A home is not merely a home. It can be a whole neighborhood or a single memory. Its multitudinous nature can be hard to express whether in words or action. Yet, when it comes to the legendary Egyptian author Naguib Mahfouz, the home is the anchor and the integral beating heart of many of his novels.
Raised in El-Gamaleya quarter during the first 10 years of his life, a place bathed and swaddled in Egypt’s rich Islamic history, marked with cobblestone streets, narrow alleyways and antiquated coffee shops. Mahfouz’s love for that district failed to hide in his novels, every corner in the medieval quarter enjoyed a special place in the laureate’s heart. Whether it was the bustling markets of Khan El Khalili or the local on goings of Midaq Alley, these localities were not just representative of the physical spaces of Mahfouz’s childhood, they had a life of their own, as if they were themselves, living breathing characters.
It seems to me that there has to be some link to a specific place, or a specific thing, that is the starting point for one’s feelings and sensations. For me, al-Gamaliya is that place.Naguib Mahfouz Via Al Ghitani
Zuqaq Al-Midaq, or Midaq Alley
Set during the time of World War II, the book centers around the ongoings of one narrow alley within the El-Gamaleya district, Zuqaq Al-Midaq. One that was traversed many a times by the writer. By taking a turn from Sanadiqiya street, you’ll find yourself in that tight alley that houses a scant few shops including a barber and a bakery. Within that special alley lay the stories of a diverse array of characters.
Yet, if we place a hypothetical lens over Zuqaq Al-Midaq and zoom in a little closer, we’ll notice the major character of the entire book, one that is intrinsically linked to Mahfouz, Kirsha’s coffee shop. Many say that the alley’s coffee shop can be likened to a theater stage, a gathering point for all walks of life from Kirsha, the cafe owner to “the doctor”, the alley’s dentist. It also said that the real life version of that coffee shop is still nestled within its narrow path. Mahouz brings the cafe to life through his excruciatingly detailed description of its interiors:
“It is a square room, somewhat dilapidated. However, in spite of its dinginess, its walls are covered with arabesques. The only things which suggest a past glory are its extreme age and a few couches placed here and there.”Via Midaq Alley
As Midaq Alley was one of the books written during the 40s, you will notice that Mahfouz’s writing was characterized by high traces of realism, a characteristic style he applied during that time. He gave readers a window into Cairo itself through that alley and its people. It can be said that the alley acted as a microcosm of the entire city of Cairo. As the country was plagued by the war, there was no way to disconnect its effects from of its people. Within that alley, we see traces of the harsh realities brought about by WWII. From the main character reverting to prostitution to the dentist stealing teeth off corpses to make a better living.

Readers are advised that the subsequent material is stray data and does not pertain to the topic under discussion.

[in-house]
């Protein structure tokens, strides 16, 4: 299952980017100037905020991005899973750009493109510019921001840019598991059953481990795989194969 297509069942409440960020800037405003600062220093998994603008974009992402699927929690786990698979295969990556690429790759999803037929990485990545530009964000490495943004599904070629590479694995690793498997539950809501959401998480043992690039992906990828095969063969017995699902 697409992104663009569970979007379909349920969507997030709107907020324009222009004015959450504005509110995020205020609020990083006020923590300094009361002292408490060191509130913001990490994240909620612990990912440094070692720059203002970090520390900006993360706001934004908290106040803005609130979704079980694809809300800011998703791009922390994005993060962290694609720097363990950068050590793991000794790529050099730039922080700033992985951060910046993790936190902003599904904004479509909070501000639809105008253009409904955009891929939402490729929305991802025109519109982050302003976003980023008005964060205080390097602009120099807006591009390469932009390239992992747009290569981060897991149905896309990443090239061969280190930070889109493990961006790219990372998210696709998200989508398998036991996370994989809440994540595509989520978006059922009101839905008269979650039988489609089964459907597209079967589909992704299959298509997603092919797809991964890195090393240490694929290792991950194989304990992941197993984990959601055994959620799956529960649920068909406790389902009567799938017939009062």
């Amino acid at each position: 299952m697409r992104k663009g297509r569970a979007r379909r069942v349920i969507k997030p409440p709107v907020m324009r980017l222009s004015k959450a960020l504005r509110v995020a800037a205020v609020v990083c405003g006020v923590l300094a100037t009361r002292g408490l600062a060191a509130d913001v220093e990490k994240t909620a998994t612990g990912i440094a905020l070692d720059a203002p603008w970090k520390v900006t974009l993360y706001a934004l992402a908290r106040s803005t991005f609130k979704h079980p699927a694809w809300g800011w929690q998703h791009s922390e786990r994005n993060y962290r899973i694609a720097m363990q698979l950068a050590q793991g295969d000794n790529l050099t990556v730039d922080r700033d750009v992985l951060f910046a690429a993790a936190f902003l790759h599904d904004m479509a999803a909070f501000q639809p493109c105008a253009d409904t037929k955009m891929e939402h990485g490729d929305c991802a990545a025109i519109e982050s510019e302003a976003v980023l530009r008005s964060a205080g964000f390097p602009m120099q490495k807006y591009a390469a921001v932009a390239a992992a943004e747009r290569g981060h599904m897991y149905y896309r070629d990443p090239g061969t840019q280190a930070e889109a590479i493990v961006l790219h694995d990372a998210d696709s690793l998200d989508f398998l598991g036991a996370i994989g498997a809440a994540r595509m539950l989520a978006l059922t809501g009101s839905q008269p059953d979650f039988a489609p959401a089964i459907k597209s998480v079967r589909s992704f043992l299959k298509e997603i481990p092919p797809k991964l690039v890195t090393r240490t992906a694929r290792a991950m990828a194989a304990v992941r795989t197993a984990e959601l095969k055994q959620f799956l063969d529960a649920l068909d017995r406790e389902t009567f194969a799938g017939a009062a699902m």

Mahfouz managed to condense the struggle of an entire city into a digestible bite sized version represented through the alley, the cafe and its people.
Again set against the backdrop of World War II, Mahfouz transports his readers to Cairo’s historic and bustling Khan al-Khalili. At that time the city was plagued by consistent streams of bombings. Readers get to take a journey with the Akifs, a middle class family, who make Khan El Khalili’s crowded alleyways, busy cafes and ancient mosques their new home, thinking that by heading to this historic neighborhood they could evade the bombs, yet that was not the case.
We get to see Khan El Khalili through the eyes of the story’s protagonist, Ahmad, the eldest Akif son. Mahfouz pools from his own bank of memories to build his characters whose world is framed by all the different sights and smells that engulfed him through his childhood years.
Mahfouz does so in many ways yet his most impressive technique is when he manages to personify the place itself and make it feel as if it is an actual person. Like for example with his description of Ahmed waking up and looking out at his neighborhood from the window. He described the neighborhood just like he would a person by saying that it started off its day by slowly “stretching out” and slowly getting ready for the day by opening up its shops. Through his realistic descriptions, readers will feel as though they have been teleported to that very window during Cairo’s 1940s.
Whether its Midaq Alley or Khan El Khalili, setting foot at El-Gamaleya will hit different, it will have a different air than the rest of Cairo. Yet, modernization changed its landscape, leaving only some traces of its old spirit. To truly get a realistic taste of the true essence of such a district, reading Mahfouz’s work is the way to go. Each book can be considered a time capsule of that time and its people. That is why the literary legend’s work left a long lasting mark on the Egyptian people and the world beyond it.